8. Mower

    I have absolutely no use for one of these.

    Bribe them: My kids are always clamoring about wanting an allowance, but I am a firm believer that they actually have to do something in order to earn it (and I am incredibly cheap). We live in the city, so we do not have a lawn to mow (a fact that my brother still can’t accept), and my wife still is exercising her veto power over the boys’ desire to get a dog for them to walk and clean up after. So, I bribe them when we go wine tasting–“be quiet and don’t bother me and there is something in it for you at the end.” We all know that none of us is ever going to win parent of the year so what is the point in perpetuating the charade?

  9. The next day did not go a whole lot better, but I managed to squeeze in a tasting in Gevrey....

    Tasting in Gevrey-Chambertain, there were three kids tearing through the 12th century building, breaking stuff. No one noticed.

    Go to Europe: I realize this is not the most economical answer, but if you find yourself in the “Old World” with the kiddos, I would not hesitate to hit up a few wineries for tastings. Believe it or not, in my opinion American kids are far better behaved than their European counterparts. By a long shot. Most of my experience comes from France where French parents have an incredible ability to not care even slightly what their kids are doing at any given moment. I say that without even the briefest hesitation. Both my kids attended a French immersion school and I have been to France countless times. Trust me. Your kids, even though they seem to have the ability to spin their horned heads all the way around, are far bettered behaved than François and Françoise. There is nothing your kids can do during the tasting that the staff has not seen before–a thousand times.

  10. Convince your in-laws to live near Wine Country: This is the best possible solution and will make trips to visit your spouse’s parents markedly more palatable, again, speaking from experience. It is amazing how you can actually look forward to a two week stay with the in-laws (when one of those weeks is spent in Wine Country). If you need a reason to visit the your in-laws, I really can’t think of a better one–drop the kids off, and your days of child-free wine tasting have miraculously returned!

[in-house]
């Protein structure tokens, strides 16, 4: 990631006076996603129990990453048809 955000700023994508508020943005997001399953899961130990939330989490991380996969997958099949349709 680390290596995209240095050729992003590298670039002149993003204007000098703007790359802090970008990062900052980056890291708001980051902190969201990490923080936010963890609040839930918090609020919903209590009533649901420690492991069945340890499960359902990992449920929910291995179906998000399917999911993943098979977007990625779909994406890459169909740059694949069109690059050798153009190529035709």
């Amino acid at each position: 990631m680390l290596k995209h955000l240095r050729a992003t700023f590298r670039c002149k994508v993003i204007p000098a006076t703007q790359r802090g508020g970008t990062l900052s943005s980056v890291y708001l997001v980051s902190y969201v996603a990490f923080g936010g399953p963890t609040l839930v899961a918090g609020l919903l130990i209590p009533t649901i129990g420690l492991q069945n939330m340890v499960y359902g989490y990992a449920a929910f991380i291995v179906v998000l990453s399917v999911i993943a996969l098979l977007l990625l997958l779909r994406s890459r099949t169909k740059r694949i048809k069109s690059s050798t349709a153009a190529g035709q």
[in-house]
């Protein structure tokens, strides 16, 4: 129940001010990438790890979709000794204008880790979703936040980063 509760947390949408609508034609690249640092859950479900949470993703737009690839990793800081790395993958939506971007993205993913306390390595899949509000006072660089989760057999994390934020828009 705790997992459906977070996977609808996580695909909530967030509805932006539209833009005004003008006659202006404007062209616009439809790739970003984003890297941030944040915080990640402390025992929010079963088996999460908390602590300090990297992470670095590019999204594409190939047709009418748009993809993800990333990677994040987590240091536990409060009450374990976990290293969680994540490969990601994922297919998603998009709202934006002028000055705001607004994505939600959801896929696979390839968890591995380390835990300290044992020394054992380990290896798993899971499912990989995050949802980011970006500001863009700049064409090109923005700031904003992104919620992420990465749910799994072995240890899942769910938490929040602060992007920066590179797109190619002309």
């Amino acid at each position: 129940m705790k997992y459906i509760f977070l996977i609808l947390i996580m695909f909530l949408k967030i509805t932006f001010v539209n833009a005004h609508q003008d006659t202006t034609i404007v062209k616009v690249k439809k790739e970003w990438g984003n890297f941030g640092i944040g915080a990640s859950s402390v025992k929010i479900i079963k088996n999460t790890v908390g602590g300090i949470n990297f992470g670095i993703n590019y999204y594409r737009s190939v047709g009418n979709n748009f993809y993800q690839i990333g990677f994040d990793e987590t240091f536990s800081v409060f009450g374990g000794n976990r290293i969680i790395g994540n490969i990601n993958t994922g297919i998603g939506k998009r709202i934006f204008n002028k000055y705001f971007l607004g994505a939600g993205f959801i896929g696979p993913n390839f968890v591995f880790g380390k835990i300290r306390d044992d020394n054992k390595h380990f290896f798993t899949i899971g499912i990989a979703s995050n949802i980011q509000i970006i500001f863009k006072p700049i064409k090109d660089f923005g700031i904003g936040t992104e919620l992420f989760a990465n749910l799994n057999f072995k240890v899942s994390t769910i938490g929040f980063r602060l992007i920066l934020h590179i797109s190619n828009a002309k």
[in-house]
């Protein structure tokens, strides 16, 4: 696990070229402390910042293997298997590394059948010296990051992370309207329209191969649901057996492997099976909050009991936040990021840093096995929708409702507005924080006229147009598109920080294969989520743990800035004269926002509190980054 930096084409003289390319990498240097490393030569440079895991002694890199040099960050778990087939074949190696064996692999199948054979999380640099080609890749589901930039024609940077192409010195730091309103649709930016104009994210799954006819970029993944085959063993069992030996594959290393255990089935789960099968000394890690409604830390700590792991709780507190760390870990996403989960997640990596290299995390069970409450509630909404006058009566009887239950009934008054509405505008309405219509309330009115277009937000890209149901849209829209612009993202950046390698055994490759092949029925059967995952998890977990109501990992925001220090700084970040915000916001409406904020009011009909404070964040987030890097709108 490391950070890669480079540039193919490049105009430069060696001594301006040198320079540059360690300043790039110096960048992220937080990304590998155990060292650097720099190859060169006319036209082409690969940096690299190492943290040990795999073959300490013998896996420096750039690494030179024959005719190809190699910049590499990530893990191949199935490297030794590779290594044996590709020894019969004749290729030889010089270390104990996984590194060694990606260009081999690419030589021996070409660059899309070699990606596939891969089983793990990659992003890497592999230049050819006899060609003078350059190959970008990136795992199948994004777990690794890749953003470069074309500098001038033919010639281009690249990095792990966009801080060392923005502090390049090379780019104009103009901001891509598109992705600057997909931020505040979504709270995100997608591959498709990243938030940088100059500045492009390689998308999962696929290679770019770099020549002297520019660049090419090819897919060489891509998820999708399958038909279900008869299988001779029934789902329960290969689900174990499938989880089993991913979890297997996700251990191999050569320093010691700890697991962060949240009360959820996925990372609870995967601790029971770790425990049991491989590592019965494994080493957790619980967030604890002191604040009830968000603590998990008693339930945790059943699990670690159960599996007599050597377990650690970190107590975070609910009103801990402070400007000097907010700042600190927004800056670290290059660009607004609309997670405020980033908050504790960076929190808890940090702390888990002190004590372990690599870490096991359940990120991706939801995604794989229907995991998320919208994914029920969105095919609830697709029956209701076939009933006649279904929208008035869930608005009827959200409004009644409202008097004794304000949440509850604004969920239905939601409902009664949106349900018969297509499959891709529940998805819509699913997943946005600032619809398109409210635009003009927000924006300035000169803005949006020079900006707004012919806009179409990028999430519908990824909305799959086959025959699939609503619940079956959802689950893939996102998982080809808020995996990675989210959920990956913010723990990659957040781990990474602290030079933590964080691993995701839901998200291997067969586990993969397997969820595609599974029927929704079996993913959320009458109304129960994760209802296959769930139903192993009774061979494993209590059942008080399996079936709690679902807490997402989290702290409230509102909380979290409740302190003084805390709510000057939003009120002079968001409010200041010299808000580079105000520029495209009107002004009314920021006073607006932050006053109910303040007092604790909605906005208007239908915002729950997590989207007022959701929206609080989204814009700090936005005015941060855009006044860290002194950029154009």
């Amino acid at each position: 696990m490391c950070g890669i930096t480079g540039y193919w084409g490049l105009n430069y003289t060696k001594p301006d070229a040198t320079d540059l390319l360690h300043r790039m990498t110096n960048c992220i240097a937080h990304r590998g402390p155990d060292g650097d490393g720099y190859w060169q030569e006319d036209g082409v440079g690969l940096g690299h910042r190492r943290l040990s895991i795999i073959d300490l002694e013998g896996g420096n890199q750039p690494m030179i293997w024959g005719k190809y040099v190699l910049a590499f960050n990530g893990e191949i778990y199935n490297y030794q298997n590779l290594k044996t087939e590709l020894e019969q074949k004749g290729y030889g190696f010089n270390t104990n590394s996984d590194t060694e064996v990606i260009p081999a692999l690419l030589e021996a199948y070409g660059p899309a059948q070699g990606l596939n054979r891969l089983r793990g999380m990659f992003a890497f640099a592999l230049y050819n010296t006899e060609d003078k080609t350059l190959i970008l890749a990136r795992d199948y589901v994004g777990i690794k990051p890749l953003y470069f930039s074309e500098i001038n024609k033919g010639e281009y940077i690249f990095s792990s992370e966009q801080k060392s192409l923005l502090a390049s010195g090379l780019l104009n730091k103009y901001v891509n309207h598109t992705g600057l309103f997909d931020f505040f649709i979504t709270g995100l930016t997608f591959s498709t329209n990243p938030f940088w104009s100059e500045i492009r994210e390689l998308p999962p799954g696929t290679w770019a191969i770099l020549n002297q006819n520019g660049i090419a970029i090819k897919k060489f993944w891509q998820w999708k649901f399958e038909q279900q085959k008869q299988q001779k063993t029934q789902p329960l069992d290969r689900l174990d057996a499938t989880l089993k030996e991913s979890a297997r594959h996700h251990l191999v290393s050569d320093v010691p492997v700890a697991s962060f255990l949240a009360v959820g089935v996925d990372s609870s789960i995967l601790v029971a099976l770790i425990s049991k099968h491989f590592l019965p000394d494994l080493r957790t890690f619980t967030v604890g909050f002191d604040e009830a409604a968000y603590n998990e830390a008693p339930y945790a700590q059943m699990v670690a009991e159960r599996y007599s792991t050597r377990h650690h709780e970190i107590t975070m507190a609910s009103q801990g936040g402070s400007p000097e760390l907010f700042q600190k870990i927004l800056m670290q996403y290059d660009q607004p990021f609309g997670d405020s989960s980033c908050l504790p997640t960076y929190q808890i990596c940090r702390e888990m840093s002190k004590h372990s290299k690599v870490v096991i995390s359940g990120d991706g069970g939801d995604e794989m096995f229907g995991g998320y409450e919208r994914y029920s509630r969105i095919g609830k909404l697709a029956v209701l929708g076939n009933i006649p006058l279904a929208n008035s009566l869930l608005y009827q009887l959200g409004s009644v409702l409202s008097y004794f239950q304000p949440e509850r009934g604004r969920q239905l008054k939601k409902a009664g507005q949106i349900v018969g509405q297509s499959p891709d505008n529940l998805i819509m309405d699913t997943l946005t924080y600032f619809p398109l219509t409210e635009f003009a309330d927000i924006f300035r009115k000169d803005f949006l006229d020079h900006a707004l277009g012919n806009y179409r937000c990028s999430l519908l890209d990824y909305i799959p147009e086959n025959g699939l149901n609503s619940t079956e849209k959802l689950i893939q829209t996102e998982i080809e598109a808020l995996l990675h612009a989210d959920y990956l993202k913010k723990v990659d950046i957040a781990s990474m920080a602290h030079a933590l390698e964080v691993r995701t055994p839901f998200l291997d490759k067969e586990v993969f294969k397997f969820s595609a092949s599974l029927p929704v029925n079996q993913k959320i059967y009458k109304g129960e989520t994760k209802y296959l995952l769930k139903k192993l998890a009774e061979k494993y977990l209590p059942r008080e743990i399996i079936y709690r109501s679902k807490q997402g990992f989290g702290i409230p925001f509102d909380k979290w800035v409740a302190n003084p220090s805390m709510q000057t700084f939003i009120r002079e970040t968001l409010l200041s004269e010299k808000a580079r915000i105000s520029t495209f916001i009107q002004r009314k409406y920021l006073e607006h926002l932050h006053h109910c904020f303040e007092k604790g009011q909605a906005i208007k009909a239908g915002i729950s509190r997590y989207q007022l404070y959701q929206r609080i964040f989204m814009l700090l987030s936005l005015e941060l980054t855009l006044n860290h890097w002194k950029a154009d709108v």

So that is my list–I would love to hear if you have any other suggestions in the comments below!


About the drunken cyclist

I have been an occasional cycling tour guide in Europe for the past 20 years, visiting most of the wine regions of France. Through this "job" I developed a love for wine and the stories that often accompany the pulling of a cork. I live in Houston with my lovely wife and two wonderful sons.
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13 Responses to Ten More Tips on How to Go Wine Tasting (With Kids)

  1. dwdirwin says:

    That’s what is nice about Naggiar- there is plenty of room for them to run around so it’s not quite so boring 🙂


  2. Beth says:

    Great tips and thanks for the mention! Cheers!


  3. chef mimi says:

    Or, just leave the kids at home.


  4. dakegrodad says:

    the problem is I live in wine country and my kids are grown up. They and their friends want to leave their kids with me while they go wine touring.

    Liked by 1 person

  5. thevineyardtrail says:

    Awesome article! I’m going to pass this one along to our partners as they are raising their grandchildren and are just entering into this space. Thanks!
    Miki “This is the Life” Winer